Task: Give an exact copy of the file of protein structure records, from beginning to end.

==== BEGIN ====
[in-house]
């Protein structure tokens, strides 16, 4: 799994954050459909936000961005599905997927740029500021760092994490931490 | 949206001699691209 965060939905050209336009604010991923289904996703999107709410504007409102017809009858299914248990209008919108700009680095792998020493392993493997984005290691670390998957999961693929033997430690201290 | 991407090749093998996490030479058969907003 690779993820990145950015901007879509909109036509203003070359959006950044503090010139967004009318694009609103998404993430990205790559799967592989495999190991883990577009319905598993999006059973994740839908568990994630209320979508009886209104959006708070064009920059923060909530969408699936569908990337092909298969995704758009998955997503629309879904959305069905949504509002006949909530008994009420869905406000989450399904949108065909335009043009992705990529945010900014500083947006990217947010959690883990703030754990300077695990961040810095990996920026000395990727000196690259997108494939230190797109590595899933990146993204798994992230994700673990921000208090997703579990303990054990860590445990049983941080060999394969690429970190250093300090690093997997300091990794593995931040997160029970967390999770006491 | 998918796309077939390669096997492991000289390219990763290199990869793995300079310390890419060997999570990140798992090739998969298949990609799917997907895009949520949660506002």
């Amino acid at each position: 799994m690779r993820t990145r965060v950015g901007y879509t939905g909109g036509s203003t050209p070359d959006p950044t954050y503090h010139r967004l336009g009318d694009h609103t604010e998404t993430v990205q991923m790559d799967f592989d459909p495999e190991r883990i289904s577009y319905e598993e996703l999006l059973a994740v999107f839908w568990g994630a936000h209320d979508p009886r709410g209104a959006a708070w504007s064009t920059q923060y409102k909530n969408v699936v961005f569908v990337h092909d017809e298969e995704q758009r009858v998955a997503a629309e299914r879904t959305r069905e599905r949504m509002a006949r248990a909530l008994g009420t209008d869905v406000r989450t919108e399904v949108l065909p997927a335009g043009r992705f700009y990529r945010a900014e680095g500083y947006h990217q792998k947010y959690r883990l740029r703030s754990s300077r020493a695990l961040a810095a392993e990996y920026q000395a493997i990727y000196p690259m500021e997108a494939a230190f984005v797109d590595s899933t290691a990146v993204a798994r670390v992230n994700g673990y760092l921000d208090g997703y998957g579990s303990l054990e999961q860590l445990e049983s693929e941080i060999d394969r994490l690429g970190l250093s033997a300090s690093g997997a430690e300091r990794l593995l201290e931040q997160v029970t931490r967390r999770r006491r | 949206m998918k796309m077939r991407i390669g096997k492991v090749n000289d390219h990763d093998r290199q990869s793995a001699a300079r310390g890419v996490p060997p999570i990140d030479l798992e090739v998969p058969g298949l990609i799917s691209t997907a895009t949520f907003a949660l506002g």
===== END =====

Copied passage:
[in-house]
């Protein structure tokens, strides 16, 4: 799994954050459909936000961005599905997927740029500021760092994490931490 | 949206001699691209 965060939905050209336009604010991923289904996703999107709410504007409102017809009858299914248990209008919108700009680095792998020493392993493997984005290691670390998957999961693929033997430690201290 | 991407090749093998996490030479058969907003 690779993820990145950015901007879509909109036509203003070359959006950044503090010139967004009318694009609103998404993430990205790559799967592989495999190991883990577009319905598993999006059973994740839908568990994630209320979508009886209104959006708070064009920059923060909530969408699936569908990337092909298969995704758009998955997503629309879904959305069905949504509002006949909530008994009420869905406000989450399904949108065909335009043009992705990529945010900014500083947006990217947010959690883990703030754990300077695990961040810095990996920026000395990727000196690259997108494939230190797109590595899933990146993204798994992230994700673990921000208090997703579990303990054990860590445990049983941080060999394969690429970190250093300090690093997997300091990794593995931040997160029970967390999770006491 | 998918796309077939390669096997492991000289390219990763290199990869793995300079310390890419060997999570990140798992090739998969298949990609799917997907895009949520949660506002």
């Amino acid at each position: 799994m690779r993820t990145r965060v950015g901007y879509t939905g909109g036509s203003t050209p070359d959006p950044t954050y503090h010139r967004l336009g009318d694009h609103t604010e998404t993430v990205q991923m790559d799967f592989d459909p495999e190991r883990i289904s577009y319905e598993e996703l999006l059973a994740v999107f839908w568990g994630a936000h209320d979508p009886r709410g209104a959006a708070w504007s064009t920059q923060y409102k909530n969408v699936v961005f569908v990337h092909d017809e298969e995704q758009r009858v998955a997503a629309e299914r879904t959305r069905e599905r949504m509002a006949r248990a909530l008994g009420t209008d869905v406000r989450t919108e399904v949108l065909p997927a335009g043009r992705f700009y990529r945010a900014e680095g500083y947006h990217q792998k947010y959690r883990l740029r703030s754990s300077r020493a695990l961040a810095a392993e990996y920026q000395a493997i990727y000196p690259m500021e997108a494939a230190f984005v797109d590595s899933t290691a990146v993204a798994r670390v992230n994700g673990y760092l921000d208090g997703y998957g579990s303990l054990e999961q860590l445990e049983s693929e941080i060999d394969r994490l690429g970190l250093s033997a300090s690093g997997a430690e300091r990794l593995l201290e931040q997160v029970t931490r967390r999770r006491r | 949206m998918k796309m077939r991407i390669g096997k492991v090749n000289d390219h990763d093998r290199q990869s793995a001699a300079r310390g890419v996490p060997p999570i990140d030479l798992e090739v998969p058969g298949l990609i799917s691209t997907a895009t949520f907003a949660l506002g």